The U.S. Navy’s first-in-class stealth destroyer USS Zumwalt (DDG 1000) successfully executed a “structural test fire” of the Mark 46 MOD 2 Gun Weapon System (GWS) on the Naval Air Weapons Center Weapons Division Sea Test Range, Point Mugu, on May 16.
The test-firing onboard Zumwalt was the first large caliber weapons firing event for the Zumwalt Class Destroyer Program and occurred only three weeks after the Navy officially accepted delivery of the Combat System. The firing was conducted by Zumwalt Sailors with support from engineers and technicians from the Navy Surface Warfare Centers (NSWC).
“The privilege of being a ‘first-in-class’ ship includes having the opportunity to systematically conduct testing across the breadth of systems installed onboard the ship,” said Capt. Andrew Carlson, Zumwalt’s commanding officer. “The real plus is conducting those tests, such as today’s live-fire with the Mark 46 GWS, which provide tangible evidence of combat capability maturation.”
The Mark 46 GWS is a remotely operated naval gun system that uses a 30 mm high-velocity cannon, a forward looking infrared (FLIR) sensor, a low light television camera, and a laser rangefinder for shipboard self-defense against small, high-speed surface targets. The weapon system is already successfully installed and operated on LPD-17 San Antonio amphibious transport dock ships and littoral combat ships (LCS).
Structural test-fires assess structural and electrical components of the ship against shock and vibration of the weapon firing, as well as measuring any potential hazards to personnel or degradations to adjacent equipment as a result of firing live ordnance. The tests are a coordinated effort between the Zumwalt Class Destroyer Program Office, the U.S. 3rd Fleet, Commander, Naval Surface Forces, U.S. Pacific Fleet, and the Naval Sea Systems Command (NAVSEA) Surface Warfare Centers located in Dahlgren, Virginia, Port Hueneme, California, and Indian Head, Maryland.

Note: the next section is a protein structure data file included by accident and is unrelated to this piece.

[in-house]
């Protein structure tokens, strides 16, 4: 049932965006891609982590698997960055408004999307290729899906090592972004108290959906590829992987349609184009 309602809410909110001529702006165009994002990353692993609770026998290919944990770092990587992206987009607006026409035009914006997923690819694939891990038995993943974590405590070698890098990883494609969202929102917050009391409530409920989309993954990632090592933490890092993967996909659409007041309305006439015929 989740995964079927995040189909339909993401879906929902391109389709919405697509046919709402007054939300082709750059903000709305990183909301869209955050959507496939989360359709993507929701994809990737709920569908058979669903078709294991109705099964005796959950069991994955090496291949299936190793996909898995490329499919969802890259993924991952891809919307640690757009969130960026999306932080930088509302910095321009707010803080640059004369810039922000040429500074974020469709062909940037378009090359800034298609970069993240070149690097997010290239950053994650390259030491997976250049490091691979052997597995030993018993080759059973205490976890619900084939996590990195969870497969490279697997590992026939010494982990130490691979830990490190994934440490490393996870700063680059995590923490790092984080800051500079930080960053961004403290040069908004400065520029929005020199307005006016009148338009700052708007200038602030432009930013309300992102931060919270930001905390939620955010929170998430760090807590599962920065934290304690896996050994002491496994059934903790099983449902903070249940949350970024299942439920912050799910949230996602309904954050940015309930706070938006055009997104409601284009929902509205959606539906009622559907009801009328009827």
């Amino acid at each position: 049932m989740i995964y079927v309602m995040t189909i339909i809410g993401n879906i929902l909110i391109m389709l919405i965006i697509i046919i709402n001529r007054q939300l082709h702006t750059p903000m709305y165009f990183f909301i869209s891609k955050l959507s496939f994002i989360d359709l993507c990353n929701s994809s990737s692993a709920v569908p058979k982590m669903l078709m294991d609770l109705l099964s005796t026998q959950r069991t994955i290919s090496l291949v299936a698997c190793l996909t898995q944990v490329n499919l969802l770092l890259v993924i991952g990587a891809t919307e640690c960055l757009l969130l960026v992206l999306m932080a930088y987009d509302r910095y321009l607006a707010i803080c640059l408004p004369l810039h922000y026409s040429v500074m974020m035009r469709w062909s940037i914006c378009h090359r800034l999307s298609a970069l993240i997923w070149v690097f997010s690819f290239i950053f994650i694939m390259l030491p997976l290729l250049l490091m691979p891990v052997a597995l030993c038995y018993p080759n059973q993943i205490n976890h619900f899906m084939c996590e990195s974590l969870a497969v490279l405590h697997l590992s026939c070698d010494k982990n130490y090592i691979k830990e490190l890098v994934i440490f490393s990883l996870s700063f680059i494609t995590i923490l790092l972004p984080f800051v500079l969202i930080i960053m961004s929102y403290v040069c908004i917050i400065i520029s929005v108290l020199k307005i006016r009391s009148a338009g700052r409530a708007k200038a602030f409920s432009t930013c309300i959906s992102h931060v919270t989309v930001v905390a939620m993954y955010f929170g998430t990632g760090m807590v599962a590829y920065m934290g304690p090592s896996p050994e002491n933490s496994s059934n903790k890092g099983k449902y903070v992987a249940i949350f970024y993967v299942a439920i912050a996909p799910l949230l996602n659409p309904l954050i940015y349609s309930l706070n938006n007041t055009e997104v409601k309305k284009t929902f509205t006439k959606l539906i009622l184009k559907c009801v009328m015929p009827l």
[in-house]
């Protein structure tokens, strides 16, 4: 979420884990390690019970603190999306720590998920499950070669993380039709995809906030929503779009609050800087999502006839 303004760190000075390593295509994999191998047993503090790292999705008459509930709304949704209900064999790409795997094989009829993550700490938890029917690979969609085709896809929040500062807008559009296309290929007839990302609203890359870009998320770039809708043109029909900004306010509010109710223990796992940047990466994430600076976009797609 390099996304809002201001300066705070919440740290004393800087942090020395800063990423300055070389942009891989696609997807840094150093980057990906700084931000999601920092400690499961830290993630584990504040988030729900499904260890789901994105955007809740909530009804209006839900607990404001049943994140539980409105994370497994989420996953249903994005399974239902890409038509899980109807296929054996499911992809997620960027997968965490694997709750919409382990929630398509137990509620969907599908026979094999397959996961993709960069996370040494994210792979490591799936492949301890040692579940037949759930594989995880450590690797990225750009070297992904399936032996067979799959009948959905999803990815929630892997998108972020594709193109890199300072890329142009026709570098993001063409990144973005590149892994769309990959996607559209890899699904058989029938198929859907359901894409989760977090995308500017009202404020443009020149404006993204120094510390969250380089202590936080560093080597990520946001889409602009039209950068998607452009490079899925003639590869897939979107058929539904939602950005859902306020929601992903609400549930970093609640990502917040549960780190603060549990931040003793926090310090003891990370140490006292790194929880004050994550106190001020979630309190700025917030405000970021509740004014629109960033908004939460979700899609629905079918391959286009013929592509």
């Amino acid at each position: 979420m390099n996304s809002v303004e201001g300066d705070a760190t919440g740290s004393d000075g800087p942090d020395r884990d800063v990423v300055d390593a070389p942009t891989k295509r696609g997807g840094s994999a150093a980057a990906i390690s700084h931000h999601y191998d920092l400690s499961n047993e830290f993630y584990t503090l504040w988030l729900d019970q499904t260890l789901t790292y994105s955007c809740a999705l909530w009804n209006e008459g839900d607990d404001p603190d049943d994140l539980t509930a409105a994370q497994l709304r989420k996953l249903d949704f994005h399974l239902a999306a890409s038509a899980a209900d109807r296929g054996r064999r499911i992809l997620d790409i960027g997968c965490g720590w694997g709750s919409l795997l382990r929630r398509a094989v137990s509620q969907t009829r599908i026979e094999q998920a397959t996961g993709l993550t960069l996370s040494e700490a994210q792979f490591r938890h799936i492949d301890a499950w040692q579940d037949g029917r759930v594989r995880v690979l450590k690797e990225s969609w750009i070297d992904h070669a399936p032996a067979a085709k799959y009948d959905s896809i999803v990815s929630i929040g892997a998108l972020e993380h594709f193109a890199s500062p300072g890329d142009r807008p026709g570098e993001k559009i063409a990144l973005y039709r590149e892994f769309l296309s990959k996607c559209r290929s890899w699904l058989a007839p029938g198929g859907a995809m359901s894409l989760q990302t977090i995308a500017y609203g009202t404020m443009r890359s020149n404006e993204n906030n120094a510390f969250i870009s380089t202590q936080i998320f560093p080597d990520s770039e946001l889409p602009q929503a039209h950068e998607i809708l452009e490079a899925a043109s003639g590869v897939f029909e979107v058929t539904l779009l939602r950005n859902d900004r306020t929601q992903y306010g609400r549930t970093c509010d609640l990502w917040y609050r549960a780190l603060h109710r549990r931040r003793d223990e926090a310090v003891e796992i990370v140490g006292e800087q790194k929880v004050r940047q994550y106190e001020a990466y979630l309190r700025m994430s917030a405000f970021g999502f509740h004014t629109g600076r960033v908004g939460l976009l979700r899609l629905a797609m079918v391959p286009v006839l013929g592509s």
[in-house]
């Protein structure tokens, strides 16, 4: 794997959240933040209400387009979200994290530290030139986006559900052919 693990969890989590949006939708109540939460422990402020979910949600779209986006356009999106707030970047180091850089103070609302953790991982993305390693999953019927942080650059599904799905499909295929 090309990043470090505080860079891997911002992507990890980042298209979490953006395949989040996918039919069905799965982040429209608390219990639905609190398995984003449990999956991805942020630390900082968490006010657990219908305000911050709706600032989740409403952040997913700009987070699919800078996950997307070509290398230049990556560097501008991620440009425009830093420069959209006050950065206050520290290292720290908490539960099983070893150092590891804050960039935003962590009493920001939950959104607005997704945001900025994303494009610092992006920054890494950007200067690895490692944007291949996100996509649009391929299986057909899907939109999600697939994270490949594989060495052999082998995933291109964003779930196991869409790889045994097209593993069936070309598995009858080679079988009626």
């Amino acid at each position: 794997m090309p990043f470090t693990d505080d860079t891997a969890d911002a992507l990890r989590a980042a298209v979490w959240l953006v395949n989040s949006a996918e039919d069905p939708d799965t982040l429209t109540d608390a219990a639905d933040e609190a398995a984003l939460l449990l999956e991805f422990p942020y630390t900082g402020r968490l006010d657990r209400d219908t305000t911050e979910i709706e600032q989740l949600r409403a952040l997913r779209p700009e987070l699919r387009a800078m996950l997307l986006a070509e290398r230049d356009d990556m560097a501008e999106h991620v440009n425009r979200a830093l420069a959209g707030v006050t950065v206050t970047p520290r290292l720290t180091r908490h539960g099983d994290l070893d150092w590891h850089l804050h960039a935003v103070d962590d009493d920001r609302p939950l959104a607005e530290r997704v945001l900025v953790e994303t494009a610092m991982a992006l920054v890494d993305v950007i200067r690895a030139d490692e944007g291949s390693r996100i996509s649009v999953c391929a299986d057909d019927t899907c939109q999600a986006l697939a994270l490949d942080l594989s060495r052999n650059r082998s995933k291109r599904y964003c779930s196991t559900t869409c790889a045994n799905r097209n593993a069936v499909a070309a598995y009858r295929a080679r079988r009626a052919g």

“Today’s event is the first in a chapter of live fire test events over the next year that will prove the lethal capability that these ships will bring to the fight,” remarked Lt. Cmdr. Tim Kubisak, the Zumwalt Test Officer for the Program Executive Office for Integrated Warfare Systems, embarked on Zumwalt.
The Zumwalt-class destroyer is designed and built to execute multiple maritime missions including deterrence and power projection. The ships’ stealth and ability to operate in both the open ocean and near-shore environments creates a new level of battlespace complexity for potential adversaries.
USS Zumwalt is 100 feet longer and 13 feet wider than the Arleigh Burke-class destroyer at 610 feet long, providing the space required to execute a wider array of surface, undersea, and aviation missions.